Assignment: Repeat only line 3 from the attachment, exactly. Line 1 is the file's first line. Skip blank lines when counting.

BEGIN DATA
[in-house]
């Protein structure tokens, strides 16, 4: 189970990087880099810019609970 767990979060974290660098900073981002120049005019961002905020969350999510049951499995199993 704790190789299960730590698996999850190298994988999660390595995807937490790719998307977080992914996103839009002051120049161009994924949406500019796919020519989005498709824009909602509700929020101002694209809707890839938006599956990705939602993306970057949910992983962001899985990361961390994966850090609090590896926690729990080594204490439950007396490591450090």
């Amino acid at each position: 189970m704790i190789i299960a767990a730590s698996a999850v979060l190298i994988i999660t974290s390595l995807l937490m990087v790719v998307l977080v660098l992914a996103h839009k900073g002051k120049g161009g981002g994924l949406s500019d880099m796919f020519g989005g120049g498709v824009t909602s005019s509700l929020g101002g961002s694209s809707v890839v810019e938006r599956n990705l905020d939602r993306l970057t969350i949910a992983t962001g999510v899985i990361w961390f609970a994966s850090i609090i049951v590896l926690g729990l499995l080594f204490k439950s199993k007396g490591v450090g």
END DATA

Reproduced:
């Amino acid at each position: 189970m704790i190789i299960a767990a730590s698996a999850v979060l190298i994988i999660t974290s390595l995807l937490m990087v790719v998307l977080v660098l992914a996103h839009k900073g002051k120049g161009g981002g994924l949406s500019d880099m796919f020519g989005g120049g498709v824009t909602s005019s509700l929020g101002g961002s694209s809707v890839v810019e938006r599956n990705l905020d939602r993306l970057t969350i949910a992983t962001g999510v899985i990361w961390f609970a994966s850090i609090i049951v590896l926690g729990l499995l080594f204490k439950s199993k007396g490591v450090g």